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Susan Cartiglia’s Rawk Me set for its debut in stores

[caption id="attachment_24775" align="alignright" width="288" caption="Susan Cartiglia at the Downtown Market, Susan handing a costumer ice cream"][/caption]

SANTA ROSA – Vegan, gluten- and dairy-free organic ice “cream” may not seem to have a huge market, but Susan Cartiglia, the proprietor of Rawk Me, hopes to change that.

Ms. Cartiglia began selling her dessert at the Santa Rosa downtown market. Community Market and Oliver’s have expressed interest in her product, but it was when she was buying ingredients that she met the buyer for Whole Foods, which got the ball rolling.

Now Rawk Me is one of the locally produced items set to be featured in the new Whole Foods opening on Sept. 22 in Santa Rosa.

Whole Foods Market’s buyers, or “foragers” as they are called, make a point of having locally produced items in their stores. In Sonoma County, 125 locally based products are showcased, according to Harv Singh, the buyer for 32 stores in Northern California.

Through the downtown market Ms. Cartiglia has been selling 10 gallons a week and makes her coconut and nut-based product in a small commercial kitchen she rents in downtown Santa Rosa.

Currently, Mr. Singh said, she will be placed in the two Santa Rosa stores but as her capacity to produce increases, he expects to move her into more stores.

“The local buying is done straight through each store,” he said. “It gives the stores autonomy.”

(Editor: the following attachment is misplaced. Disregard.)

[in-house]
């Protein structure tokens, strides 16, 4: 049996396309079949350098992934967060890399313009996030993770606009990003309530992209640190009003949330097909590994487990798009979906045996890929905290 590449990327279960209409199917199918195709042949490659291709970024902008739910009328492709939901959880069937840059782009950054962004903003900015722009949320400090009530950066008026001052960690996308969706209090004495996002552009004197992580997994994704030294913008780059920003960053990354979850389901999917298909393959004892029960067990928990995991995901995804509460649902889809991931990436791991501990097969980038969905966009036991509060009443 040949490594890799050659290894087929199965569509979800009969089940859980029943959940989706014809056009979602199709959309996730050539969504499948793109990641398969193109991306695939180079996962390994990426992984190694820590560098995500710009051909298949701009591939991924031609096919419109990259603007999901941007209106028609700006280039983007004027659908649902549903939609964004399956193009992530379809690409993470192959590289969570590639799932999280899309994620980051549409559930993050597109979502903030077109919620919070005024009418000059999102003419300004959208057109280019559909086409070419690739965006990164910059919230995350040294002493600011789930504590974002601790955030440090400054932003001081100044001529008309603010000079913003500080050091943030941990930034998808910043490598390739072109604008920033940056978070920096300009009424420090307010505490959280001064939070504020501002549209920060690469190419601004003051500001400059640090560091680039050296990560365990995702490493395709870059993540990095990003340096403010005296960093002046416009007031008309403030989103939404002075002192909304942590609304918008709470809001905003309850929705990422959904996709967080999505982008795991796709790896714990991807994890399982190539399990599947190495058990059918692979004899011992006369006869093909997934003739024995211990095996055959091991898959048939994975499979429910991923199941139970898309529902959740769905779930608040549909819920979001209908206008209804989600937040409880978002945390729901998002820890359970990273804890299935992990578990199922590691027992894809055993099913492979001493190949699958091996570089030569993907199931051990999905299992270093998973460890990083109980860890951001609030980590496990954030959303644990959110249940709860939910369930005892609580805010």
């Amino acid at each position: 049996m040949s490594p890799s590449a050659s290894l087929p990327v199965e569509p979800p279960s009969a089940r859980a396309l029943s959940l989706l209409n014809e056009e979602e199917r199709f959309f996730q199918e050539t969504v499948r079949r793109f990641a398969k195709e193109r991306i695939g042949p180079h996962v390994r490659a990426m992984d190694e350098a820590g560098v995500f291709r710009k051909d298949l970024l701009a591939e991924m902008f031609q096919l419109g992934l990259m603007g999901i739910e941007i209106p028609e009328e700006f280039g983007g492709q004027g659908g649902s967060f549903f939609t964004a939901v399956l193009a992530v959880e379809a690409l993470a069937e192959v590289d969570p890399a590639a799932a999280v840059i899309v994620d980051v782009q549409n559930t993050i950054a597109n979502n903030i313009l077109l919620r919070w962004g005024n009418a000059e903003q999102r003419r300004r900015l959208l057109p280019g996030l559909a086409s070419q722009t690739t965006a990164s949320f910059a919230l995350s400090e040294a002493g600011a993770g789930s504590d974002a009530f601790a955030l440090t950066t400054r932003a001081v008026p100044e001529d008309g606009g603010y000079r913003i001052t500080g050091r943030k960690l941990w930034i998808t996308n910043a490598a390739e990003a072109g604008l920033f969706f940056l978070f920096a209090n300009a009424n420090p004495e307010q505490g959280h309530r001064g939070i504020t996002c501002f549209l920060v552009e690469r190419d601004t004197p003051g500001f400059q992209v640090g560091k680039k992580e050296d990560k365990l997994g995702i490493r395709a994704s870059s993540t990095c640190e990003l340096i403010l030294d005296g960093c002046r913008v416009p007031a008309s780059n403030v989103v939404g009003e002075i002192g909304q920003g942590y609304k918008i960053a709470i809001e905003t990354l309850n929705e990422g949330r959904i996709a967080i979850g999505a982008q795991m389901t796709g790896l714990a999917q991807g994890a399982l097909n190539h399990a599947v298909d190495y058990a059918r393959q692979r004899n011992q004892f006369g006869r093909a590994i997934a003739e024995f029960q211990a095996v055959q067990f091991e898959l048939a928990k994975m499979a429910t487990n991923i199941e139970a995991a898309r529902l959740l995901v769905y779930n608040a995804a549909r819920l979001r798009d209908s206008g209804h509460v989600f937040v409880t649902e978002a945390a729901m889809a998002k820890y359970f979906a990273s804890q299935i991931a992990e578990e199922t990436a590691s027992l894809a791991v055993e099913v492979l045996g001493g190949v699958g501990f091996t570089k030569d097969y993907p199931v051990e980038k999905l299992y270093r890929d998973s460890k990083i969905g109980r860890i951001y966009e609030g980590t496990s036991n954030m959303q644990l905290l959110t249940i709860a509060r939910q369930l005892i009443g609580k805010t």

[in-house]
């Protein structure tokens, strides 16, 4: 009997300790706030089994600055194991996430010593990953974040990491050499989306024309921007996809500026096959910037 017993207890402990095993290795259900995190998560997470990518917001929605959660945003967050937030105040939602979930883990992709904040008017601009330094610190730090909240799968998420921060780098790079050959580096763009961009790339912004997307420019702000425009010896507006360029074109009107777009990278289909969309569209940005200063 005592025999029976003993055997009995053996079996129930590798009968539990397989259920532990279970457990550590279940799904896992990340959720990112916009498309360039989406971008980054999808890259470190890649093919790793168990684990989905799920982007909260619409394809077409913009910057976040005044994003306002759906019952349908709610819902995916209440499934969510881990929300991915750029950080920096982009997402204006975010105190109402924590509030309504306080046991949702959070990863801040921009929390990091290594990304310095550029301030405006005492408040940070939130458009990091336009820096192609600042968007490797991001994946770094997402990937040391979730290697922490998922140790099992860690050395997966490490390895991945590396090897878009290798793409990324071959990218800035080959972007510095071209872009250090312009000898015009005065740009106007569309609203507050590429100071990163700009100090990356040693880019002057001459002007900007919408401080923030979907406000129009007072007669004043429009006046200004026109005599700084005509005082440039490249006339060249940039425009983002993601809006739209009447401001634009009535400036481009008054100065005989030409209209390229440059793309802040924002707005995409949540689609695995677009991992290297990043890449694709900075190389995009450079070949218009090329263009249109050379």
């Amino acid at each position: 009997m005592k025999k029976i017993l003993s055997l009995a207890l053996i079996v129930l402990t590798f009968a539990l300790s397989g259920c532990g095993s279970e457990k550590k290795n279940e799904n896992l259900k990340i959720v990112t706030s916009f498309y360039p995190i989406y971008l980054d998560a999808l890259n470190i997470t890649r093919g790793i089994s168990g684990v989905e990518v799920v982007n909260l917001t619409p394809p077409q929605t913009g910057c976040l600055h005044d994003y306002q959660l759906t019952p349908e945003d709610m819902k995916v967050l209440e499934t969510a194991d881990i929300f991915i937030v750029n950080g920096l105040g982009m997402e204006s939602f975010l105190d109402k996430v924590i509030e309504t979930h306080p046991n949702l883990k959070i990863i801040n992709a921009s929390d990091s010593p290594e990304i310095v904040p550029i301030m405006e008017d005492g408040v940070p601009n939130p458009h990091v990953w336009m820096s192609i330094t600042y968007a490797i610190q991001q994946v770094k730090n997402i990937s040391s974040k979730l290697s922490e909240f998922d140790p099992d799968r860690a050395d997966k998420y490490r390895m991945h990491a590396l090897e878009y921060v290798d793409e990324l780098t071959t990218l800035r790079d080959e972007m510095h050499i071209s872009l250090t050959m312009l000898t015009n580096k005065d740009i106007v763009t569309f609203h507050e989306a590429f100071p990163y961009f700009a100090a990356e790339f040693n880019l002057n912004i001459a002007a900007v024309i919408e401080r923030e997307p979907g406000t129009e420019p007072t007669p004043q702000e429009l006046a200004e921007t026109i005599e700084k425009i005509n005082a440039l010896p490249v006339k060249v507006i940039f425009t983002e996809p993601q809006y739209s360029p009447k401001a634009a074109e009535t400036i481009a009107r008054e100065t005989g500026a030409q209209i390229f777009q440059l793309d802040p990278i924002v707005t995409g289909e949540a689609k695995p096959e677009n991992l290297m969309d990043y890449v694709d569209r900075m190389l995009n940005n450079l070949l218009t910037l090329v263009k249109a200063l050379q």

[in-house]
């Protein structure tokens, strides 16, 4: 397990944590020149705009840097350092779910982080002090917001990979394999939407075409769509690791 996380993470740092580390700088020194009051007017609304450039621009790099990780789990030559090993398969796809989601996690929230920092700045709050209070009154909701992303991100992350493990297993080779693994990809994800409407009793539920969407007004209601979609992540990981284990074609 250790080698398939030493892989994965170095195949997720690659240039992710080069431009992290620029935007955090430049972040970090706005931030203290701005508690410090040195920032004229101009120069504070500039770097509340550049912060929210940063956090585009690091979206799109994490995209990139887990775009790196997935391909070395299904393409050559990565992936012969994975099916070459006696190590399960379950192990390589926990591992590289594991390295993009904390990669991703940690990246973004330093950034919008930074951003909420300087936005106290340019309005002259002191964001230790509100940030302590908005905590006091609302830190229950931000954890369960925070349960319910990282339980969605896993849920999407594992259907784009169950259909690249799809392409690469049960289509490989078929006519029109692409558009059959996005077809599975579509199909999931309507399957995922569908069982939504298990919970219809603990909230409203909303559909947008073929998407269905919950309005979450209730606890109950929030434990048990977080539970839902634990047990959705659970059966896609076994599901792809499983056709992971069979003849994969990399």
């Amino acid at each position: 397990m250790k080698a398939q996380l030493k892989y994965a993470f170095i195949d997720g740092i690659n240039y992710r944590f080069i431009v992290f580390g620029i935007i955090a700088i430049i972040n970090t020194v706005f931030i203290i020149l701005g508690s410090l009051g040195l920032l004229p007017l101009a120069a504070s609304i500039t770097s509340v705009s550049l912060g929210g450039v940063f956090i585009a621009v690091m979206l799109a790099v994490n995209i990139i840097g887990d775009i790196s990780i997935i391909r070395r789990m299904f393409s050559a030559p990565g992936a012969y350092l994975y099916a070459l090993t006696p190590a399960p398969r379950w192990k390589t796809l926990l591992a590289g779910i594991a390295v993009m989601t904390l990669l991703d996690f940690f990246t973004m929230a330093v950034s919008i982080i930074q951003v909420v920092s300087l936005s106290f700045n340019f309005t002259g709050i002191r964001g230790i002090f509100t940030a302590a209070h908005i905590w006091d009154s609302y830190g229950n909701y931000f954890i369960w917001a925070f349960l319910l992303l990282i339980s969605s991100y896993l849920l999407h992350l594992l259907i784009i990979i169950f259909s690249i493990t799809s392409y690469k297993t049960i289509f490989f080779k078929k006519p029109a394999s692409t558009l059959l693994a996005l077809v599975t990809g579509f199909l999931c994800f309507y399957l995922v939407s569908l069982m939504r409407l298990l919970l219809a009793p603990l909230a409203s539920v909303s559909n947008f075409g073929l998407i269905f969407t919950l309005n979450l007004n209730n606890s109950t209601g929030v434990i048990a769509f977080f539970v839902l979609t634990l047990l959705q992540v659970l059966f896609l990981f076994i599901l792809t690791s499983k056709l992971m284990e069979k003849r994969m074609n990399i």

Ms. Cartiglia is hopeful this will boost sales enough to expand.

“What I foresee happening as my product goes from two stores to more, is I will get my own kitchen,” she said.

From Fairfield County in Connecticut, 29-year-old Ms. Cartiglia has been vegetarian her whole life. While in graduate school for holistic nutrition, she met the man who she would become engaged to.

“He is from the town where Ben & Jerry’s is from,” she said. He came over to her house for dinner one night, and she recreated three of his favorite flavors for him.

“But they were raw vegan,” she said. “He tasted it and was like, ‘You have to make this and sell this.’”

She received her undergraduate degree from Northeastern University in Boston and her holistic health counseling certification from the Institute of Integrative Nutrition in New York City.

She started selling to a few health food stores on the East Coast, then moved to California. It was her first day out at the market when Oliver’s approached her.

“I was really ready for some sort of shift,” she said.

Once she gets her own kitchen, she said she would like to pair it with a cafe.

The challenges she faced have thus far been mostly technical.

“I didn’t know much about UPC codes,” she said. And she said it was hard to find American-made compostable pints with compostable ink without having to purchase mass quantities. But Mr. Singh said he is thrilled to have her and the other local producers involved in the store.

According to Mr. Singh, Whole Foods is not only committed to have locally sourced products in its stores, it helps finance the companies as well.

In the North Bay, 15 companies have been the recipients of $865,000 in loans to help build their businesses to the next level so Whole Foods can put the products in more of its locations.

Grindstone Bakery, Three Twins Ice Cream and Mateo Granados Catering are just a few of the companies who received loans from Whole Foods. In the case of Grindstone, it was that loan which enabled the bakery to expand and serve a larger market.

The first loans of this kind were made in 2007. Whole Foods said it wants to make at least $10 million in loans to help local and independent farmers and producers expand their businesses and bring more local products to market.

As for Ms. Cartiglia, she will continue making her ice cream and is thankful for the enthusiasm people have brought.

“The people at Whole Foods have been super supportive,” she said. “The people who brought me in will receive no incentive for this.”